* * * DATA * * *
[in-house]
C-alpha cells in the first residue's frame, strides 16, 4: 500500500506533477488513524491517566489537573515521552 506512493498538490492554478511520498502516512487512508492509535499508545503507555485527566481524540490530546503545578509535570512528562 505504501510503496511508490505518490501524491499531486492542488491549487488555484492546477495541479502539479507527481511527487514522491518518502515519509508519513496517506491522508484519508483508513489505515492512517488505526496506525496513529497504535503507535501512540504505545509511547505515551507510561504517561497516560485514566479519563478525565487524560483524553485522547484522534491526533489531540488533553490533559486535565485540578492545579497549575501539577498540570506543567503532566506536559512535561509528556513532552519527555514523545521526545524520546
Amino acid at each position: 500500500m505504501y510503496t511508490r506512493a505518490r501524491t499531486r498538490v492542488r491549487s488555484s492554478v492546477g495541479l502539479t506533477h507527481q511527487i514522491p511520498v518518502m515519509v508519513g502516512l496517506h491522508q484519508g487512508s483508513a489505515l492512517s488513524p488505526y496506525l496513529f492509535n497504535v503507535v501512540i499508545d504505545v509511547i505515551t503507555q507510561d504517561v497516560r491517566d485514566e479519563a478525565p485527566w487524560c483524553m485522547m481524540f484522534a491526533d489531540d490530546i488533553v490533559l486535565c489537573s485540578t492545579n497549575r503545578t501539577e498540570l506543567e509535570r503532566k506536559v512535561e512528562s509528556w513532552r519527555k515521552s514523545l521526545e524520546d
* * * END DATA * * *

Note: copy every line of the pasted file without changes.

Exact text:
[in-house]
C-alpha cells in the first residue's frame, strides 16, 4: 500500500506533477488513524491517566489537573515521552 506512493498538490492554478511520498502516512487512508492509535499508545503507555485527566481524540490530546503545578509535570512528562 505504501510503496511508490505518490501524491499531486492542488491549487488555484492546477495541479502539479507527481511527487514522491518518502515519509508519513496517506491522508484519508483508513489505515492512517488505526496506525496513529497504535503507535501512540504505545509511547505515551507510561504517561497516560485514566479519563478525565487524560483524553485522547484522534491526533489531540488533553490533559486535565485540578492545579497549575501539577498540570506543567503532566506536559512535561509528556513532552519527555514523545521526545524520546
Amino acid at each position: 500500500m505504501y510503496t511508490r506512493a505518490r501524491t499531486r498538490v492542488r491549487s488555484s492554478v492546477g495541479l502539479t506533477h507527481q511527487i514522491p511520498v518518502m515519509v508519513g502516512l496517506h491522508q484519508g487512508s483508513a489505515l492512517s488513524p488505526y496506525l496513529f492509535n497504535v503507535v501512540i499508545d504505545v509511547i505515551t503507555q507510561d504517561v497516560r491517566d485514566e479519563a478525565p485527566w487524560c483524553m485522547m481524540f484522534a491526533d489531540d490530546i488533553v490533559l486535565c489537573s485540578t492545579n497549575r503545578t501539577e498540570l506543567e509535570r503532566k506536559v512535561e512528562s509528556w513532552r519527555k515521552s514523545l521526545e524520546d